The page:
Legacy Media Adopting New Models

Time Magazine is one of the legacy names in the media business. But like all  media, it is struggling to adapt to new business models. In a Wall Street Journal podcast interview, Jen Wong, COO of Time, discussed her opportunity to grow the Time subscription business as well as some of its forays into new business models. The most interesting area of the podcast for our offerings is Wong’s assertion that her offerings can now compete against Facebook and Google in the ability to provide brands and agencies cross-device attribution.

Even in an age of difficulty for traditional publications, Time still has 30,000,000 subscribers — about the same number as Netflix. It has also built up the infrastructure to sell magazines from its own database of current and former subscribers. The company expects to grow its business using that consumer marketing infrastructure. And Time also owns The Foundry, its content marketing arm. Content marketing, one of the hottest topics in media, is an area many newer publications, like Buzzfeed, are also getting into, because there is an almost insatiable demand on the part of brands for appropriate content.Wong predicted that the branded content market would double to $9 billion by 2018, and that her company would have a substantial segment of it. Foundry both creates  content and operates websites on behalf of brands, and even now it’s the fastest growing segment of Time’s business, growing about 2x year over year.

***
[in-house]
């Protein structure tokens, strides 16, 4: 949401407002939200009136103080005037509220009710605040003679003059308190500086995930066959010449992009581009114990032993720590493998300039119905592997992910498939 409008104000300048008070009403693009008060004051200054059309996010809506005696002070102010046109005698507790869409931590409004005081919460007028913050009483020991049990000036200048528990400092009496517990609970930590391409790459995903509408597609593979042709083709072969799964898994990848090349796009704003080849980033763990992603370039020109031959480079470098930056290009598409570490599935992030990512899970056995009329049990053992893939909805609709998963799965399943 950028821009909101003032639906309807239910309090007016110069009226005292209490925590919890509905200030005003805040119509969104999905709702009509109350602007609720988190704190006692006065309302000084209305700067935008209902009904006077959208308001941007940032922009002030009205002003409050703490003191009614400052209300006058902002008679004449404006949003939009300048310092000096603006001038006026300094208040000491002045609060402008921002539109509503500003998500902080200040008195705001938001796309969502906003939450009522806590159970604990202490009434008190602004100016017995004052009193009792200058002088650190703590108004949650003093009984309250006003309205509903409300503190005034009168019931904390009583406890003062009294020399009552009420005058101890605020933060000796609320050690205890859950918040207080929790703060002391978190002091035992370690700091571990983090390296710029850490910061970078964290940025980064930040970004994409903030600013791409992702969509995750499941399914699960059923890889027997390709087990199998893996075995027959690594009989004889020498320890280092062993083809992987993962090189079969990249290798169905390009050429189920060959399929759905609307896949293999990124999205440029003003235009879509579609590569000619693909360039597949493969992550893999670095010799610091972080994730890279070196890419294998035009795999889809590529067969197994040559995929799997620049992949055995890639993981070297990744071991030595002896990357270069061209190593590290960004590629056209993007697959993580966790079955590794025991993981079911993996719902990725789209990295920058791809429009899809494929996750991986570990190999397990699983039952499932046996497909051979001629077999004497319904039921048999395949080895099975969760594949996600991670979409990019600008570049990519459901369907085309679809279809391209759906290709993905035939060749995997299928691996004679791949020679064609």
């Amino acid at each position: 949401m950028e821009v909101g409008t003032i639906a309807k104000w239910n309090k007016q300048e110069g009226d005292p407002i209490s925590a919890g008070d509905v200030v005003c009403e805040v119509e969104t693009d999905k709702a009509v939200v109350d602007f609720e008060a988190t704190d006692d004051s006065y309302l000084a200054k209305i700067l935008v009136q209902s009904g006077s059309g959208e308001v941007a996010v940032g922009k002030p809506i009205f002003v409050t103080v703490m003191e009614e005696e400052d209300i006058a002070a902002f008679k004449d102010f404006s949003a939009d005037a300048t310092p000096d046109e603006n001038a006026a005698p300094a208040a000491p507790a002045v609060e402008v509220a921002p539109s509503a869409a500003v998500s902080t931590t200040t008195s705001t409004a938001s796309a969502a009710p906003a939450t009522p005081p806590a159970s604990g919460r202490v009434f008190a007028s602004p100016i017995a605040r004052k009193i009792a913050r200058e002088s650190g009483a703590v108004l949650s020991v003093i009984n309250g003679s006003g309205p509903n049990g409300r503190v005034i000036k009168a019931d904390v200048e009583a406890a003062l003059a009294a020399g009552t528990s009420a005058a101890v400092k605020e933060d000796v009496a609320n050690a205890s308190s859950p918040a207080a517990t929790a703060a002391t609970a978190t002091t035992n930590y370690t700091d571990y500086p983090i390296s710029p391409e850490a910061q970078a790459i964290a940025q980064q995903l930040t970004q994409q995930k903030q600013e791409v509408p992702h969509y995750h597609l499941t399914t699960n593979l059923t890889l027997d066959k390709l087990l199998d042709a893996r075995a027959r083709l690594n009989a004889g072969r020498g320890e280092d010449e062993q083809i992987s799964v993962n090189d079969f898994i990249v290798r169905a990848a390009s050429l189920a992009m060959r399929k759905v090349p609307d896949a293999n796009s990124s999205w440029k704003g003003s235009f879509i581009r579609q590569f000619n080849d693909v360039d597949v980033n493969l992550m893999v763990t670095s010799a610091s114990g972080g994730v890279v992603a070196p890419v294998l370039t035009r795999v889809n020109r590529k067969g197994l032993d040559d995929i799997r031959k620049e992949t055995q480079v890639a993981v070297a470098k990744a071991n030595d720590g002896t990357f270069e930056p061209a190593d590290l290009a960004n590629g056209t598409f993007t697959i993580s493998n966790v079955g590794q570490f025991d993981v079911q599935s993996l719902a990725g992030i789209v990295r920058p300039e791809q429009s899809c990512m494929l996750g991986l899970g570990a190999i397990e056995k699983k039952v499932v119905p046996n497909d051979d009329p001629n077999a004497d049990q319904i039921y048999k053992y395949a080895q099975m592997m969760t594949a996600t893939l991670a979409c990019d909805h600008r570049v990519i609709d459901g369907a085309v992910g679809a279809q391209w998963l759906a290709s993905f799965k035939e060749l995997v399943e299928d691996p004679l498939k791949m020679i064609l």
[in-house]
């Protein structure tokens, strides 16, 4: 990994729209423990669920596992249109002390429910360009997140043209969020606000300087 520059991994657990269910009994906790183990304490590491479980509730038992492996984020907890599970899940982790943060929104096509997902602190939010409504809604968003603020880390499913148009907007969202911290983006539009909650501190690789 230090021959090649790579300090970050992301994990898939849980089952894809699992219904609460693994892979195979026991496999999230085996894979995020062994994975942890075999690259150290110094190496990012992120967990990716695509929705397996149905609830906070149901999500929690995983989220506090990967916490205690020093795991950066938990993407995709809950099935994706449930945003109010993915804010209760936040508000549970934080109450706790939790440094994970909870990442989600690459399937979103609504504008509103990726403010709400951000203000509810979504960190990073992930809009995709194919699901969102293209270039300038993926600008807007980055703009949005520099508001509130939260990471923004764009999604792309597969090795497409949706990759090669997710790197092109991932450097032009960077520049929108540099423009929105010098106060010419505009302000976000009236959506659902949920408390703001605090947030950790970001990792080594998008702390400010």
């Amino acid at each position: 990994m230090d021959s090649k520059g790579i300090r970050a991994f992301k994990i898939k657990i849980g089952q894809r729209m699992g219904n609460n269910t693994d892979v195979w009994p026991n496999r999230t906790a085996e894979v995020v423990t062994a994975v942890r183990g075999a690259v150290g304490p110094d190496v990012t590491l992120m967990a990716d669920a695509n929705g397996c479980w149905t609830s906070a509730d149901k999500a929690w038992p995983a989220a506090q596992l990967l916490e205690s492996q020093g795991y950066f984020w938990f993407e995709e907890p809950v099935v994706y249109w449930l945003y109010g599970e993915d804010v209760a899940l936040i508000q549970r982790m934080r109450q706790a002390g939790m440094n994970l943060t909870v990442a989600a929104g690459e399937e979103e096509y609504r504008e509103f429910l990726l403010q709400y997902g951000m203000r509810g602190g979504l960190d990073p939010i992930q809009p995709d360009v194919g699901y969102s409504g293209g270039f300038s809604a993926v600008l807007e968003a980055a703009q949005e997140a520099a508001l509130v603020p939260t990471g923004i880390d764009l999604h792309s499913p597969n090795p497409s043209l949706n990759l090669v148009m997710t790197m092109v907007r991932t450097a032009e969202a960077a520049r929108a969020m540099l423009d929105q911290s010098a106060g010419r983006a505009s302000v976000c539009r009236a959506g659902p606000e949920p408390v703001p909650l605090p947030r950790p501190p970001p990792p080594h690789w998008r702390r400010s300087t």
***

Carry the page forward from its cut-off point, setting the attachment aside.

However, Time is in the same position as most legacy media: while it is branching out in new directions, three quarters of its revenue still comes from print advertising, which is an endangered source. That’s the conundrum for the established media companies: how much to invest in new platforms that have not demonstrated the capacity to monetize as well as their former businesses.

Still, Time considers native, which is now 20% of revenue, a needle-moving bet for digital, along with people-based targeting and video.

People-based targeting is a euphemism for the ability to target a user with device attribution — finding the same user on mobile and desktop. This is Facebook’s strong suit because of the size of its dataset, but Time has now acquired Viant and Adelphic to compete in this arena. With these acquisitions, specific targets can be found on the web, and then can be attributed across channels in a manner similar to what Facebook offers. In Wong’s view, agencies are looking for alternatives to Facebook and Google, and unlike most publishers, Time does have people-based data which would seem to be a major advantage, especially if the metrics Time provides to agencies prove more accurate than Facebook’s.

In video, Time has a pre-roll business that is growing, and has launched an OTT services as well. In addition to the Time subscriber base,  Viant brought 1.2 billion profiles, and 700,000,000 device IDs in the US, and into that database Time contributed its own 100 million expired and 30 million active subscribers. To make it simpler for agencies to transact against that data in an era of programmatic advertising,  the company even developed its own DSP — although Wong said she would not advise other publishers to try to do this if they didn’t have as much data.

Data is the area in which publishers now must compete against Facebook and Google.